The augmentative and alternative communication (AAC) app called SoundingBoard is available for free on mobile devices and is designed to help children who are unable to speak (or who have limited speech) communicate with others. The app includes preloaded boards that make use of symbols and come with recorded messages in order to cater to the requirements of this particular population. The images on the board can be selected and pressed by the students, which will then prompt a verbal message.
By directing children to tap, touch, and trace colourful animations, LetterSchool encourages early literacy and numeracy skills development in children. Children are taught how to form letters, as well as their sounds and names, as well as other preschool and primary skills such as counting and spelling. In addition to doing an excellent job of developing fine motor skills and eye-hand coordination, this app, which comes with a free trial, offers a trial period.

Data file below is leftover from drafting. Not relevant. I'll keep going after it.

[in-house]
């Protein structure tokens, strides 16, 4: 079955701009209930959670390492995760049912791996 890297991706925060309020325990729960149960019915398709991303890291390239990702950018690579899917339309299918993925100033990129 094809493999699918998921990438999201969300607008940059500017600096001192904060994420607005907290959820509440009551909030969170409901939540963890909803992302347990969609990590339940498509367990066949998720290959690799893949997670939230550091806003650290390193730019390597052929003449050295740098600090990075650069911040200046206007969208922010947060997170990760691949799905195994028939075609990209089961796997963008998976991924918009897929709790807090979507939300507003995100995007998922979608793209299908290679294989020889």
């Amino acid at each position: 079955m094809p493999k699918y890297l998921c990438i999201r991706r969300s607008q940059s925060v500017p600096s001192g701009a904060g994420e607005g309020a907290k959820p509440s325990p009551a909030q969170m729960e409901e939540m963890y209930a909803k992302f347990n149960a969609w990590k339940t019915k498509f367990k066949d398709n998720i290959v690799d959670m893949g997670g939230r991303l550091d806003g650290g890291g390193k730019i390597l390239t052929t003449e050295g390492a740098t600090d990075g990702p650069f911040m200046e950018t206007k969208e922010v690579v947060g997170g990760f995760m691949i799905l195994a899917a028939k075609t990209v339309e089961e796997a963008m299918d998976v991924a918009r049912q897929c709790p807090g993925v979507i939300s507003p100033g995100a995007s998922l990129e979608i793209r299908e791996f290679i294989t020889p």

Students who have trouble reading can improve their listening skills while receiving assistance from the Tales2Go audiobook service, which offers a free trial period of one month. This app contains a vast library of tales and books suitable for readers of all ages, and it features dozens of exceptional narrators who bring tales from a wide variety of categories to vivid life.
The digital library known as Epic! is an excellent resource for encouraging hesitant or struggling readers. It gives users access to more than 20,000 children’s books and educational videos of a high standard, and it features a variety of works of fiction as well as nonfiction books published by well-known publishing houses. During this time period, Epic is providing free access to educational institutions.
Busy Shapes, developed by Edoki Academy and based on the research that Jean Piaget conducted on cognitive development, begins with a game of cause-and-effect that then progresses into a challenge in problem-solving and the use of various tools. Through solving a series of puzzles in an environment that encourages exploration and progression, the game can also assist children in developing their fine motor skills.
Edoki Academy also provides a collection of math apps that take a methodical, step-by-step approach to teaching. With these apps, students learn Montessori mathematics by interacting with a variety of on-screen objects. In addition to this, it assists in the development of motor skills.